The DMX is above all an “Experience” rather than a course, participants are invited to make an experience of the Oblate charism as opposed to studying it. The Experience takes place in Aix, in the house where it all began; making pilgrimages in the places of historic Oblate interest, walking in the footsteps and breathing the same air as our Founder and his first companions.

The DMX is one of the recommended ongoing formation programs for the Oblates. Its program serves as a response to the call of article no.47 of our Constitutions and Rules which states that “Formation is a process which aims at the integral growth of a person and lasts a lifetime… It involves us in an ever-renewed conversion to the Gospel.”[i]

2. Historical Background
The DMX program has its origins in the decision of the General Chapter of 1953 which introduced to the Congregation the Second Novitiate, which, a year later, was to be renamed the De Mazenod Retreat. The first De Mazenod Retreat, given in French, was held in Rome. Subsequently, more retreats followed fairly regularly, in French or English, and were held in Rome, France, Canada, and the United States.[ii]

The General Chapter of 1972 ended the organization of the Retreat at the Congregational level and recommended that Regions should establish their own sessions for spiritual and pastoral renewal. Finally, the 1986 Chapter launched the program called the De Mazenod Experience and chose Aix as a home for such an Experience.[iii] The eligible participants for the program are Oblates of the entire Congregation with at least 10 years in perpetual vows.

Today, over forty De Mazenod Experiences have been held at Aix, and almost 580 Oblates have participated in the program. The last three Experiences were held in 2014, in Spanish and in English, respectively, and the last one in 2015, was in English.

Recently, the De Mazenod Experience has been rethought in the light of the call to conversion of the last General Chapter.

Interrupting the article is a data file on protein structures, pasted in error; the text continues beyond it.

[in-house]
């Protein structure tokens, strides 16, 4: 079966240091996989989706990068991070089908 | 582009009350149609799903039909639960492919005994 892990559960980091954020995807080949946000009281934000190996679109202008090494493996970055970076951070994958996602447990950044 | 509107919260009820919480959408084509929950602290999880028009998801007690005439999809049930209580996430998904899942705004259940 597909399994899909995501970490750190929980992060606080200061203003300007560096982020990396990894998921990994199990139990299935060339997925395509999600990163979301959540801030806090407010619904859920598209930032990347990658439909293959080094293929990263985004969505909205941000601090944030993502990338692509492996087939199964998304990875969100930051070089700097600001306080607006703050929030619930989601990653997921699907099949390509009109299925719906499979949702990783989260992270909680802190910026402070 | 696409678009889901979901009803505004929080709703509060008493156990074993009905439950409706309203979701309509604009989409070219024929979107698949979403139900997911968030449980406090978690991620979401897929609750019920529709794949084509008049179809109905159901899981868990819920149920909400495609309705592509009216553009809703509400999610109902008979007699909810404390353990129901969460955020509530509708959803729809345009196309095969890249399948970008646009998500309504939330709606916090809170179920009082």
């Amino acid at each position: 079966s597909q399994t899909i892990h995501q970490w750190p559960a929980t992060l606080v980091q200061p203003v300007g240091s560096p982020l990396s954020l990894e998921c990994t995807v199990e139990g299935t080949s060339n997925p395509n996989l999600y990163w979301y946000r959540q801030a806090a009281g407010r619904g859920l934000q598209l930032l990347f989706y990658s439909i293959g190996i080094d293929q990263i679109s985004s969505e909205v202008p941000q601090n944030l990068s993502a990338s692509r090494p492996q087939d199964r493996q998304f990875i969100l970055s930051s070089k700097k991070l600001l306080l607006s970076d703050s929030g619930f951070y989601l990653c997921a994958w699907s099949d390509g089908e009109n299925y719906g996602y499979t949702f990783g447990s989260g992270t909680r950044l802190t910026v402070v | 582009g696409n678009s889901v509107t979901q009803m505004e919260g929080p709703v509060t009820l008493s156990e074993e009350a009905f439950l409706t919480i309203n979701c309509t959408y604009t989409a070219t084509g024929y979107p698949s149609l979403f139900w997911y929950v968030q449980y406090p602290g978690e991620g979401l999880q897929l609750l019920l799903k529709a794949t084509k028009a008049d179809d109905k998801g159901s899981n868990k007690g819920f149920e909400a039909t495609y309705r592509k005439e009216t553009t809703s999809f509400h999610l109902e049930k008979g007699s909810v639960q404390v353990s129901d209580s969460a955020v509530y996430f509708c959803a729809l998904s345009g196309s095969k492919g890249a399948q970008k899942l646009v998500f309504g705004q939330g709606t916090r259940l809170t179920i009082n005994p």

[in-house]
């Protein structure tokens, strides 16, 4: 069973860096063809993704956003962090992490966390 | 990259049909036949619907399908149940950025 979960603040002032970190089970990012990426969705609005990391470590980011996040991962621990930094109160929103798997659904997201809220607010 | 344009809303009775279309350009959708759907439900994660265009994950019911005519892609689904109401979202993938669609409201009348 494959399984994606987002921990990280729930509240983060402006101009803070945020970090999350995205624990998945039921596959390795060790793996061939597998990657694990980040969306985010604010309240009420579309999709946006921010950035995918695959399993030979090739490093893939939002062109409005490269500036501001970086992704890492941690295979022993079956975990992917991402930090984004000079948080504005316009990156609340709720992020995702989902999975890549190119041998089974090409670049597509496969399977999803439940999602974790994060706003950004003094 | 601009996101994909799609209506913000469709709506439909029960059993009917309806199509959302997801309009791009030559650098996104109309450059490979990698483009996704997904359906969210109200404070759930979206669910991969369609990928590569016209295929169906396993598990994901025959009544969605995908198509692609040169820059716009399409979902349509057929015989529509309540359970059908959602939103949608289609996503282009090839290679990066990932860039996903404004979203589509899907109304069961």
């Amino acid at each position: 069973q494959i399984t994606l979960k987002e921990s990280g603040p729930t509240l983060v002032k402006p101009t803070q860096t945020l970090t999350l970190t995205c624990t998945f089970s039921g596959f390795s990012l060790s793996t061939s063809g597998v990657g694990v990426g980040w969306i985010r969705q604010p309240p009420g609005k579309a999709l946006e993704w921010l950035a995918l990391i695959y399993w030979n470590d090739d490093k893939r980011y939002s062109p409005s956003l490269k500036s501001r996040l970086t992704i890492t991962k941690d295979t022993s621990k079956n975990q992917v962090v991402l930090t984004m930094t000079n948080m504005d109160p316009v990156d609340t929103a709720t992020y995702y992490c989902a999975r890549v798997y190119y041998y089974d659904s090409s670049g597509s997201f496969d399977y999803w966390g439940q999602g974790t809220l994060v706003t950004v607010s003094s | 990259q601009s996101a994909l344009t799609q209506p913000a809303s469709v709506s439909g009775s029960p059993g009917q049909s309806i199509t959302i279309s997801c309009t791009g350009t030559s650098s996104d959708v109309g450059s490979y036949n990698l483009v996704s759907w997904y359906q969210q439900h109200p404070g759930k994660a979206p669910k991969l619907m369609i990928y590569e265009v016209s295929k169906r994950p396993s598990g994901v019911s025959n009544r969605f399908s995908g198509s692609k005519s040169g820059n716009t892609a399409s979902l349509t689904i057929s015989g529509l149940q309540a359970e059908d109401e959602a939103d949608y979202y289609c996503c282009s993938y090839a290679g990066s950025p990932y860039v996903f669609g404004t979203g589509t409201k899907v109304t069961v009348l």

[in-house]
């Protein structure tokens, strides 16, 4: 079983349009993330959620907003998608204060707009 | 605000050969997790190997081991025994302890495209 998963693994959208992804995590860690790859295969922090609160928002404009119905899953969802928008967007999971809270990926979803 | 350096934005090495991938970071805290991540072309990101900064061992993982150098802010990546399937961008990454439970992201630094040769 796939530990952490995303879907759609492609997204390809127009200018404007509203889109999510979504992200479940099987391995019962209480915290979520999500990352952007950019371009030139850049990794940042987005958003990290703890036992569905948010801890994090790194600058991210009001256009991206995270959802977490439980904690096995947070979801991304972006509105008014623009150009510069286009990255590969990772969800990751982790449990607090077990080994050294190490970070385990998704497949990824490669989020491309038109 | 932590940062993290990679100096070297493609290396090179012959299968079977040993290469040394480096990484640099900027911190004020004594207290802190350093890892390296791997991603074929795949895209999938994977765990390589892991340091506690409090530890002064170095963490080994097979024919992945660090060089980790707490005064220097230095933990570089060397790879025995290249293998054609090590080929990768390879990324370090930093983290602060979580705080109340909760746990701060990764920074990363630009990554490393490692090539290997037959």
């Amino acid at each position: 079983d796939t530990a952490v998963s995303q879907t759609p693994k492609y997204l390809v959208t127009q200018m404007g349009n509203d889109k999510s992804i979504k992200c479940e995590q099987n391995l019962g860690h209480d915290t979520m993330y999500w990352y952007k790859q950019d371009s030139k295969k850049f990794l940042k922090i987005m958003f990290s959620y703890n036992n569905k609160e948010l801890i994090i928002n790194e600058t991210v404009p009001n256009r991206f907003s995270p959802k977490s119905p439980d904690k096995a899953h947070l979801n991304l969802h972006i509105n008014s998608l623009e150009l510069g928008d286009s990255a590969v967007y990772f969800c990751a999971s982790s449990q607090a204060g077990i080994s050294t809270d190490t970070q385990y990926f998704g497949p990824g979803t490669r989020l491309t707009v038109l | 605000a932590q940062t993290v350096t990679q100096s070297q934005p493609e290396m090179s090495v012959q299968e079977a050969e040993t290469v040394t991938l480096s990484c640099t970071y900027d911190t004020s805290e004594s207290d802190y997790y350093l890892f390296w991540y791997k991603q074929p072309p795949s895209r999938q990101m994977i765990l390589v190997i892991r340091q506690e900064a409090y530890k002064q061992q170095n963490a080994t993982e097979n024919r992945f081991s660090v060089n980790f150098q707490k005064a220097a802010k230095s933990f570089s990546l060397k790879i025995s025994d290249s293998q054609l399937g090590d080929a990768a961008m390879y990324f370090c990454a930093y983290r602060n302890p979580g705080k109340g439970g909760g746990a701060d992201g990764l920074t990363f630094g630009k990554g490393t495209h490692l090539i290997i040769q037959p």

3. Essential elements of the De Mazenod Experience: The Program
The following are the essential elements of the DMX which were clearly defined at a work-session between the General Administration and the Oblate International community of Aix at the beginning of 2015. The essential elements are grouped into phases which together form a two months DMX program.

Phase I: Progressive Integration, sharing, community prayer, pilgrimage in Aix – in the footsteps of Saint Eugene. Fundamental question: How does the Founder’s life inspire my own?

Phase II: History of the Congregation and the first Oblate community. Fundamental question: How does the life and experience of the first Oblates inspire my own mission?

Phase III: Oblate charism. Fundamental question: What is my personal experience of the charism?

Phase IV: Concerning the present missionary outlook of the Congregation, with the presence of a member of the General Administration. Fundamental question: What are the challenges of the Congregation’s mission and how do they align with the challenges of my own mission?

Phase V: Reintegration, Renewal of Vows and Re-commissioning.

A 15 days retreat based on Ignatian Spiritual Exercises, as well as pilgrimages in Aix, Marseille and to the First Missions preached by the Missionaries of Provence, form an integral part of the program.

4. DMX Objectives
From the above elements the following is deduced as the main objectives of the Experience:

I. Reflection on personal experience

The DMX aims at helping the participants to reflect on their personal experience. The idea is to help the participants to remember the history of their journey of faith with God, to be more aware how God has always been present on their journey. Integration in an international community through reflection, prayer, sharing and pilgrimages in Aix, in the footsteps of Saint Eugene, is essential to achieve this objective.

Inspired by the teachings of Marcello Zago which states that,